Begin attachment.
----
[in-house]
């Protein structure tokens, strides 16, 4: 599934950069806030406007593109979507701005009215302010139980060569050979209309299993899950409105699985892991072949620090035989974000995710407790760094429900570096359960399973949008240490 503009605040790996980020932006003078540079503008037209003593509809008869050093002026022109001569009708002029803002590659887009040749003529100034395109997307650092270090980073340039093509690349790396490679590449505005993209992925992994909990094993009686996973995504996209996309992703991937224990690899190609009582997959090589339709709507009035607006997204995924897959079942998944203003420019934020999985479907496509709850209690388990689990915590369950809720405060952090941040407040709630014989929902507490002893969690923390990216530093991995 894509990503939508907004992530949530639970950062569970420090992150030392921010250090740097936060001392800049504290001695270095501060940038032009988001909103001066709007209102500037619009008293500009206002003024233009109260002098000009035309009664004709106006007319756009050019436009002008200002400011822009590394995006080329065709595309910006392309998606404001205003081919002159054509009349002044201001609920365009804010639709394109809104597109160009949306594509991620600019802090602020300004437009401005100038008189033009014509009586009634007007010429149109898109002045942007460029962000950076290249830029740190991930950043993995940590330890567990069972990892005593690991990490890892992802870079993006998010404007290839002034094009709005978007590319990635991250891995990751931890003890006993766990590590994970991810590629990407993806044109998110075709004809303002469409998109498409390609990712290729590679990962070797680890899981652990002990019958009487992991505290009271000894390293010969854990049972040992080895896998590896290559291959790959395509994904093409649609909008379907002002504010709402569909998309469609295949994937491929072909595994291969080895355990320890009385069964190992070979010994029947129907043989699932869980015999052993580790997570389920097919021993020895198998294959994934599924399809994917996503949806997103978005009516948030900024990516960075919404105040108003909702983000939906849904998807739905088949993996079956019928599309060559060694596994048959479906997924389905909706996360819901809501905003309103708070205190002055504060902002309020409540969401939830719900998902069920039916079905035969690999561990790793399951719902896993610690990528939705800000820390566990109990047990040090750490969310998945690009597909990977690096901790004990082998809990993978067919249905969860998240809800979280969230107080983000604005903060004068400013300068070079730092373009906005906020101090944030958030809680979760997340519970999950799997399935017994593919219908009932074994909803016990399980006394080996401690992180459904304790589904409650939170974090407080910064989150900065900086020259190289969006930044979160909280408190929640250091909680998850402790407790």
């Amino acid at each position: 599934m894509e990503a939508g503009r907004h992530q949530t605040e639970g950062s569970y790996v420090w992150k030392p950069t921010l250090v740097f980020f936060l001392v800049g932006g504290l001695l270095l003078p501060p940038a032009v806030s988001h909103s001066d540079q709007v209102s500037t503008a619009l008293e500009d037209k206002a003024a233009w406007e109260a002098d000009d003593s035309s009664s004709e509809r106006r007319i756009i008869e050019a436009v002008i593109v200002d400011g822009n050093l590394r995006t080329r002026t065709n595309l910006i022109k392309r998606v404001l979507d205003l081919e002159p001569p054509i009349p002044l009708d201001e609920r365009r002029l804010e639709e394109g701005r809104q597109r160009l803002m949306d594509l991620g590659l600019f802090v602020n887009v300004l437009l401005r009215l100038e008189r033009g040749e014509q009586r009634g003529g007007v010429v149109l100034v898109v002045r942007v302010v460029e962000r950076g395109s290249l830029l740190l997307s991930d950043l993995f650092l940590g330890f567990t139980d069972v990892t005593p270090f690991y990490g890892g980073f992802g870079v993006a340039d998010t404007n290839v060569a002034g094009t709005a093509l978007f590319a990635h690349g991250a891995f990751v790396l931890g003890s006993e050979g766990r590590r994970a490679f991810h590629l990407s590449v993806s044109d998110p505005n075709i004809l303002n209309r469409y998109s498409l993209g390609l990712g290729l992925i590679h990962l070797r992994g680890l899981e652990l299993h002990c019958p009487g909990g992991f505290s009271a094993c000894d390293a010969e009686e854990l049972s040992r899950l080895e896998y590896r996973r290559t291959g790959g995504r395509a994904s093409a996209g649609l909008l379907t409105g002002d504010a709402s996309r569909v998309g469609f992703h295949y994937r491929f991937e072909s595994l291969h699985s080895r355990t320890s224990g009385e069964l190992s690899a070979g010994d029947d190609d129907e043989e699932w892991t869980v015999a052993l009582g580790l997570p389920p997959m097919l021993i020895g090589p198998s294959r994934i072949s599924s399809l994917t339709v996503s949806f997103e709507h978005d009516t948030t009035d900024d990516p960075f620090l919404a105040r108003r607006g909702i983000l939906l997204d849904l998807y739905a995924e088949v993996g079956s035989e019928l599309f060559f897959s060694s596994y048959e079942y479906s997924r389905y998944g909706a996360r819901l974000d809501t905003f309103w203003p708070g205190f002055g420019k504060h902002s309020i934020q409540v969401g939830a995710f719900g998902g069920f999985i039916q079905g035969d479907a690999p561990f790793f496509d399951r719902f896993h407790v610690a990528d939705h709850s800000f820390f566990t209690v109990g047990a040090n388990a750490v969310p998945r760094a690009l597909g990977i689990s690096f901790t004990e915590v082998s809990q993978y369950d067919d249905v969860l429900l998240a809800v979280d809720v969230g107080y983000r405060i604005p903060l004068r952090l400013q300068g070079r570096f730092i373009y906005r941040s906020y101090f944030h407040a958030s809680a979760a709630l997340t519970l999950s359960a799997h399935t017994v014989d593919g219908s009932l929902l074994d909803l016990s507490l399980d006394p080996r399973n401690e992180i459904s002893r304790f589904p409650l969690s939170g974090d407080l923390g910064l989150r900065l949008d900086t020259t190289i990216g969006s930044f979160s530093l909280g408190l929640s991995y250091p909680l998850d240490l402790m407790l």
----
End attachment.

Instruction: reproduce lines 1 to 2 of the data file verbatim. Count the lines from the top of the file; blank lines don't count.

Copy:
[in-house]
């Protein structure tokens, strides 16, 4: 599934950069806030406007593109979507701005009215302010139980060569050979209309299993899950409105699985892991072949620090035989974000995710407790760094429900570096359960399973949008240490 503009605040790996980020932006003078540079503008037209003593509809008869050093002026022109001569009708002029803002590659887009040749003529100034395109997307650092270090980073340039093509690349790396490679590449505005993209992925992994909990094993009686996973995504996209996309992703991937224990690899190609009582997959090589339709709507009035607006997204995924897959079942998944203003420019934020999985479907496509709850209690388990689990915590369950809720405060952090941040407040709630014989929902507490002893969690923390990216530093991995 894509990503939508907004992530949530639970950062569970420090992150030392921010250090740097936060001392800049504290001695270095501060940038032009988001909103001066709007209102500037619009008293500009206002003024233009109260002098000009035309009664004709106006007319756009050019436009002008200002400011822009590394995006080329065709595309910006392309998606404001205003081919002159054509009349002044201001609920365009804010639709394109809104597109160009949306594509991620600019802090602020300004437009401005100038008189033009014509009586009634007007010429149109898109002045942007460029962000950076290249830029740190991930950043993995940590330890567990069972990892005593690991990490890892992802870079993006998010404007290839002034094009709005978007590319990635991250891995990751931890003890006993766990590590994970991810590629990407993806044109998110075709004809303002469409998109498409390609990712290729590679990962070797680890899981652990002990019958009487992991505290009271000894390293010969854990049972040992080895896998590896290559291959790959395509994904093409649609909008379907002002504010709402569909998309469609295949994937491929072909595994291969080895355990320890009385069964190992070979010994029947129907043989699932869980015999052993580790997570389920097919021993020895198998294959994934599924399809994917996503949806997103978005009516948030900024990516960075919404105040108003909702983000939906849904998807739905088949993996079956019928599309060559060694596994048959479906997924389905909706996360819901809501905003309103708070205190002055504060902002309020409540969401939830719900998902069920039916079905035969690999561990790793399951719902896993610690990528939705800000820390566990109990047990040090750490969310998945690009597909990977690096901790004990082998809990993978067919249905969860998240809800979280969230107080983000604005903060004068400013300068070079730092373009906005906020101090944030958030809680979760997340519970999950799997399935017994593919219908009932074994909803016990399980006394080996401690992180459904304790589904409650939170974090407080910064989150900065900086020259190289969006930044979160909280408190929640250091909680998850402790407790």